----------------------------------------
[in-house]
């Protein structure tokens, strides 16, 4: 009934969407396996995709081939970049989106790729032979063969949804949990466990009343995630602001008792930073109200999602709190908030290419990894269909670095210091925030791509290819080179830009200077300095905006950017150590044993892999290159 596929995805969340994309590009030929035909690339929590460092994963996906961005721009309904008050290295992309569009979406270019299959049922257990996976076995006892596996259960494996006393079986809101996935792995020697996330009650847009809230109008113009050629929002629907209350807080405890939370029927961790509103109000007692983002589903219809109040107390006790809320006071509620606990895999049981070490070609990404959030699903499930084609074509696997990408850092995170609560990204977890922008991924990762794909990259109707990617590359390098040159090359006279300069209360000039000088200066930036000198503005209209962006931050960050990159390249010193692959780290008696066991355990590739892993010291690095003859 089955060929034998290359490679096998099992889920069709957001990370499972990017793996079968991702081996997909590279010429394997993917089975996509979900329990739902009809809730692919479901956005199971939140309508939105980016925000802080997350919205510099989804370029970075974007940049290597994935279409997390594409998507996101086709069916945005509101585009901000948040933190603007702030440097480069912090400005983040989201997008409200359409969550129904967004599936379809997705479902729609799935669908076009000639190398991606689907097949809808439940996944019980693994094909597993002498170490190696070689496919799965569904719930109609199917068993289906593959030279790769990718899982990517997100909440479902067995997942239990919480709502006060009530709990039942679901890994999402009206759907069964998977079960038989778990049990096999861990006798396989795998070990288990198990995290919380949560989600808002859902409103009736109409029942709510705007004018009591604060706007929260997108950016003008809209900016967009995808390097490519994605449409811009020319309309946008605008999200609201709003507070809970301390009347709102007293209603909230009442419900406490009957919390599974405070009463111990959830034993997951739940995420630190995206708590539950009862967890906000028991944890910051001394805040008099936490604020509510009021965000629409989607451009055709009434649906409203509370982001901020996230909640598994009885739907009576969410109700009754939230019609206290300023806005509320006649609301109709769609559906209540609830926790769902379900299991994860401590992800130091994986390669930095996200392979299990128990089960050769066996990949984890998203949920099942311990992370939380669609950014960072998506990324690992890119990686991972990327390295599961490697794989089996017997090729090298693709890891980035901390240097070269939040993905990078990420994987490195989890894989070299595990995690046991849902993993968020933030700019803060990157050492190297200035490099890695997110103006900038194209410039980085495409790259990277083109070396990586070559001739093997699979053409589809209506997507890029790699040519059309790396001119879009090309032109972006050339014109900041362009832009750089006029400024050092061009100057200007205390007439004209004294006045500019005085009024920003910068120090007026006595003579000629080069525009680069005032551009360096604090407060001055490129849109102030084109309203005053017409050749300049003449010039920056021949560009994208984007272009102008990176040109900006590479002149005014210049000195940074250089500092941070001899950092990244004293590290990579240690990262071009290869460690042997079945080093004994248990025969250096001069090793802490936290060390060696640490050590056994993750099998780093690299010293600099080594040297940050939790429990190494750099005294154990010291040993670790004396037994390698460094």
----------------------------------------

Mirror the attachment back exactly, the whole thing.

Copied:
[in-house]
């Protein structure tokens, strides 16, 4: 009934969407396996995709081939970049989106790729032979063969949804949990466990009343995630602001008792930073109200999602709190908030290419990894269909670095210091925030791509290819080179830009200077300095905006950017150590044993892999290159 596929995805969340994309590009030929035909690339929590460092994963996906961005721009309904008050290295992309569009979406270019299959049922257990996976076995006892596996259960494996006393079986809101996935792995020697996330009650847009809230109008113009050629929002629907209350807080405890939370029927961790509103109000007692983002589903219809109040107390006790809320006071509620606990895999049981070490070609990404959030699903499930084609074509696997990408850092995170609560990204977890922008991924990762794909990259109707990617590359390098040159090359006279300069209360000039000088200066930036000198503005209209962006931050960050990159390249010193692959780290008696066991355990590739892993010291690095003859 089955060929034998290359490679096998099992889920069709957001990370499972990017793996079968991702081996997909590279010429394997993917089975996509979900329990739902009809809730692919479901956005199971939140309508939105980016925000802080997350919205510099989804370029970075974007940049290597994935279409997390594409998507996101086709069916945005509101585009901000948040933190603007702030440097480069912090400005983040989201997008409200359409969550129904967004599936379809997705479902729609799935669908076009000639190398991606689907097949809808439940996944019980693994094909597993002498170490190696070689496919799965569904719930109609199917068993289906593959030279790769990718899982990517997100909440479902067995997942239990919480709502006060009530709990039942679901890994999402009206759907069964998977079960038989778990049990096999861990006798396989795998070990288990198990995290919380949560989600808002859902409103009736109409029942709510705007004018009591604060706007929260997108950016003008809209900016967009995808390097490519994605449409811009020319309309946008605008999200609201709003507070809970301390009347709102007293209603909230009442419900406490009957919390599974405070009463111990959830034993997951739940995420630190995206708590539950009862967890906000028991944890910051001394805040008099936490604020509510009021965000629409989607451009055709009434649906409203509370982001901020996230909640598994009885739907009576969410109700009754939230019609206290300023806005509320006649609301109709769609559906209540609830926790769902379900299991994860401590992800130091994986390669930095996200392979299990128990089960050769066996990949984890998203949920099942311990992370939380669609950014960072998506990324690992890119990686991972990327390295599961490697794989089996017997090729090298693709890891980035901390240097070269939040993905990078990420994987490195989890894989070299595990995690046991849902993993968020933030700019803060990157050492190297200035490099890695997110103006900038194209410039980085495409790259990277083109070396990586070559001739093997699979053409589809209506997507890029790699040519059309790396001119879009090309032109972006050339014109900041362009832009750089006029400024050092061009100057200007205390007439004209004294006045500019005085009024920003910068120090007026006595003579000629080069525009680069005032551009360096604090407060001055490129849109102030084109309203005053017409050749300049003449010039920056021949560009994208984007272009102008990176040109900006590479002149005014210049000195940074250089500092941070001899950092990244004293590290990579240690990262071009290869460690042997079945080093004994248990025969250096001069090793802490936290060390060696640490050590056994993750099998780093690299010293600099080594040297940050939790429990190494750099005294154990010291040993670790004396037994390698460094």